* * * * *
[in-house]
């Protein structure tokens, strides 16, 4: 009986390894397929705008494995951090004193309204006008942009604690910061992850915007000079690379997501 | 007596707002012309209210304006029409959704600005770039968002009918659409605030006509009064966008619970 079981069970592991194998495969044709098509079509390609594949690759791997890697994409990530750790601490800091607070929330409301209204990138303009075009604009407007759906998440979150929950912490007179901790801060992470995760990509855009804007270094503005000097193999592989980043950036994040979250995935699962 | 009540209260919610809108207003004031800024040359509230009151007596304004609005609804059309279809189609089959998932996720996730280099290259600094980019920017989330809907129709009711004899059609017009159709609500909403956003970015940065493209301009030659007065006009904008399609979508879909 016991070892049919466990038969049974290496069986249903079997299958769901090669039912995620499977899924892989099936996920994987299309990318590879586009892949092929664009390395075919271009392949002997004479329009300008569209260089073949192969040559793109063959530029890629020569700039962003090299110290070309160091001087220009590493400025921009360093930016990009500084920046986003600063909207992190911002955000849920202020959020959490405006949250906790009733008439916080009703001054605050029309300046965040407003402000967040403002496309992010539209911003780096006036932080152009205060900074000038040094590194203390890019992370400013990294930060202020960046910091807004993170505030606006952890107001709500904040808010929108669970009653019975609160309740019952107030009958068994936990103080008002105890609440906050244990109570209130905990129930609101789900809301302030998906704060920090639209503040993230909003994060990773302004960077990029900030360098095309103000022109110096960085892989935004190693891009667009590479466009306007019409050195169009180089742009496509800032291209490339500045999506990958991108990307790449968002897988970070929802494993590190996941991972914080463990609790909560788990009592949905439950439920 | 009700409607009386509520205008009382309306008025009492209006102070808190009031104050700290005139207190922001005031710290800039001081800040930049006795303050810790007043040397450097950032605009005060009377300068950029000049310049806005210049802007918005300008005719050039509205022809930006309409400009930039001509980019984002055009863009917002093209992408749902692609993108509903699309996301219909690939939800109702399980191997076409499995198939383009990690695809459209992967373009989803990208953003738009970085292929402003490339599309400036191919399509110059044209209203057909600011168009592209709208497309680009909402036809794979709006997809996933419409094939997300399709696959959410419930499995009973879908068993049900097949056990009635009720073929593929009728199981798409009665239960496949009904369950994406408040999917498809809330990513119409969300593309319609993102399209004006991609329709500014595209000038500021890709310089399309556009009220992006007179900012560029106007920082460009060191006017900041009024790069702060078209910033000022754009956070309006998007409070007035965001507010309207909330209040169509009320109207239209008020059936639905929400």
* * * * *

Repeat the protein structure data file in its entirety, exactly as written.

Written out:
[in-house]
């Protein structure tokens, strides 16, 4: 009986390894397929705008494995951090004193309204006008942009604690910061992850915007000079690379997501 | 007596707002012309209210304006029409959704600005770039968002009918659409605030006509009064966008619970 079981069970592991194998495969044709098509079509390609594949690759791997890697994409990530750790601490800091607070929330409301209204990138303009075009604009407007759906998440979150929950912490007179901790801060992470995760990509855009804007270094503005000097193999592989980043950036994040979250995935699962 | 009540209260919610809108207003004031800024040359509230009151007596304004609005609804059309279809189609089959998932996720996730280099290259600094980019920017989330809907129709009711004899059609017009159709609500909403956003970015940065493209301009030659007065006009904008399609979508879909 016991070892049919466990038969049974290496069986249903079997299958769901090669039912995620499977899924892989099936996920994987299309990318590879586009892949092929664009390395075919271009392949002997004479329009300008569209260089073949192969040559793109063959530029890629020569700039962003090299110290070309160091001087220009590493400025921009360093930016990009500084920046986003600063909207992190911002955000849920202020959020959490405006949250906790009733008439916080009703001054605050029309300046965040407003402000967040403002496309992010539209911003780096006036932080152009205060900074000038040094590194203390890019992370400013990294930060202020960046910091807004993170505030606006952890107001709500904040808010929108669970009653019975609160309740019952107030009958068994936990103080008002105890609440906050244990109570209130905990129930609101789900809301302030998906704060920090639209503040993230909003994060990773302004960077990029900030360098095309103000022109110096960085892989935004190693891009667009590479466009306007019409050195169009180089742009496509800032291209490339500045999506990958991108990307790449968002897988970070929802494993590190996941991972914080463990609790909560788990009592949905439950439920 | 009700409607009386509520205008009382309306008025009492209006102070808190009031104050700290005139207190922001005031710290800039001081800040930049006795303050810790007043040397450097950032605009005060009377300068950029000049310049806005210049802007918005300008005719050039509205022809930006309409400009930039001509980019984002055009863009917002093209992408749902692609993108509903699309996301219909690939939800109702399980191997076409499995198939383009990690695809459209992967373009989803990208953003738009970085292929402003490339599309400036191919399509110059044209209203057909600011168009592209709208497309680009909402036809794979709006997809996933419409094939997300399709696959959410419930499995009973879908068993049900097949056990009635009720073929593929009728199981798409009665239960496949009904369950994406408040999917498809809330990513119409969300593309319609993102399209004006991609329709500014595209000038500021890709310089399309556009009220992006007179900012560029106007920082460009060191006017900041009024790069702060078209910033000022754009956070309006998007409070007035965001507010309207909330209040169509009320109207239209008020059936639905929400």